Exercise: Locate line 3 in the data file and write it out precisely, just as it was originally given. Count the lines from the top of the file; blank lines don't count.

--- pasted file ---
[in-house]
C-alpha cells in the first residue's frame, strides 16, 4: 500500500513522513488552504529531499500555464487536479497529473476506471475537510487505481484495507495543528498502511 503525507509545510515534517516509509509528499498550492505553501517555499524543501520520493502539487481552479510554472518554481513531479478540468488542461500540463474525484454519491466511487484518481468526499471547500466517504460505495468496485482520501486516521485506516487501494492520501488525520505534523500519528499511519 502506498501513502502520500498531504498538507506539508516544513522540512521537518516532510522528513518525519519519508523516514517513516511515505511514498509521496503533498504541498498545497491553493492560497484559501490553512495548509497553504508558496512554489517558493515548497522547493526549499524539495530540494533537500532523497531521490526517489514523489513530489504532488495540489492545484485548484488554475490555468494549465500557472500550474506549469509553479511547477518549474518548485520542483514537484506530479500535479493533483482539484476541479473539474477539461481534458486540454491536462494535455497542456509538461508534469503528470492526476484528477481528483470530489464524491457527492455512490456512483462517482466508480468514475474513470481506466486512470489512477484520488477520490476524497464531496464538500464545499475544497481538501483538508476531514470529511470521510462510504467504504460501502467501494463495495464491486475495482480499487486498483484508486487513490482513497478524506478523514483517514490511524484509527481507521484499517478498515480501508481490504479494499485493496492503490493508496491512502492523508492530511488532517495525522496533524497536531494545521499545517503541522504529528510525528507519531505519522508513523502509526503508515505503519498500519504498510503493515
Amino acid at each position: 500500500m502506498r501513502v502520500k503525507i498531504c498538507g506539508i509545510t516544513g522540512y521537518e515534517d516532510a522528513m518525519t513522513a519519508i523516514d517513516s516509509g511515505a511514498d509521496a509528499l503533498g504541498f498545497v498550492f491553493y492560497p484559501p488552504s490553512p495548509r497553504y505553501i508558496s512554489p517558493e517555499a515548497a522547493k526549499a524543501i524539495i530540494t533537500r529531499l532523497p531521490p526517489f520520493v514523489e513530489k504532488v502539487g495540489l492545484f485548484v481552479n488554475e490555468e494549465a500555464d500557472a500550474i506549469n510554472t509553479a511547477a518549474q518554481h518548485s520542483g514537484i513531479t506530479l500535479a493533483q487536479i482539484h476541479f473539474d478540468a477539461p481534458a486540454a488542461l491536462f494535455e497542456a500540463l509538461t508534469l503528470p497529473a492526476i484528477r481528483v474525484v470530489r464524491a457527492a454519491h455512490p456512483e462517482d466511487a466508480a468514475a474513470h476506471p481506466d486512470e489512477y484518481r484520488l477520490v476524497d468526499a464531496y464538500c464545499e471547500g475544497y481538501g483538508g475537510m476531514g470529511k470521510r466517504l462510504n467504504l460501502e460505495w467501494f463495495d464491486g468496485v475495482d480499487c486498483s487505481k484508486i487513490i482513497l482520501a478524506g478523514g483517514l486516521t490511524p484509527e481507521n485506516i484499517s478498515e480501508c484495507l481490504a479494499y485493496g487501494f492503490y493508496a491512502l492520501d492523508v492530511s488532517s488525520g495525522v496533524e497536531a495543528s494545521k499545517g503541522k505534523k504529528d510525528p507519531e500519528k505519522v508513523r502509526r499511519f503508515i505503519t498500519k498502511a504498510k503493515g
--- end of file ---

Amino acid at each position: 500500500m502506498r501513502v502520500k503525507i498531504c498538507g506539508i509545510t516544513g522540512y521537518e515534517d516532510a522528513m518525519t513522513a519519508i523516514d517513516s516509509g511515505a511514498d509521496a509528499l503533498g504541498f498545497v498550492f491553493y492560497p484559501p488552504s490553512p495548509r497553504y505553501i508558496s512554489p517558493e517555499a515548497a522547493k526549499a524543501i524539495i530540494t533537500r529531499l532523497p531521490p526517489f520520493v514523489e513530489k504532488v502539487g495540489l492545484f485548484v481552479n488554475e490555468e494549465a500555464d500557472a500550474i506549469n510554472t509553479a511547477a518549474q518554481h518548485s520542483g514537484i513531479t506530479l500535479a493533483q487536479i482539484h476541479f473539474d478540468a477539461p481534458a486540454a488542461l491536462f494535455e497542456a500540463l509538461t508534469l503528470p497529473a492526476i484528477r481528483v474525484v470530489r464524491a457527492a454519491h455512490p456512483e462517482d466511487a466508480a468514475a474513470h476506471p481506466d486512470e489512477y484518481r484520488l477520490v476524497d468526499a464531496y464538500c464545499e471547500g475544497y481538501g483538508g475537510m476531514g470529511k470521510r466517504l462510504n467504504l460501502e460505495w467501494f463495495d464491486g468496485v475495482d480499487c486498483s487505481k484508486i487513490i482513497l482520501a478524506g478523514g483517514l486516521t490511524p484509527e481507521n485506516i484499517s478498515e480501508c484495507l481490504a479494499y485493496g487501494f492503490y493508496a491512502l492520501d492523508v492530511s488532517s488525520g495525522v496533524e497536531a495543528s494545521k499545517g503541522k505534523k504529528d510525528p507519531e500519528k505519522v508513523r502509526r499511519f503508515i505503519t498500519k498502511a504498510k503493515g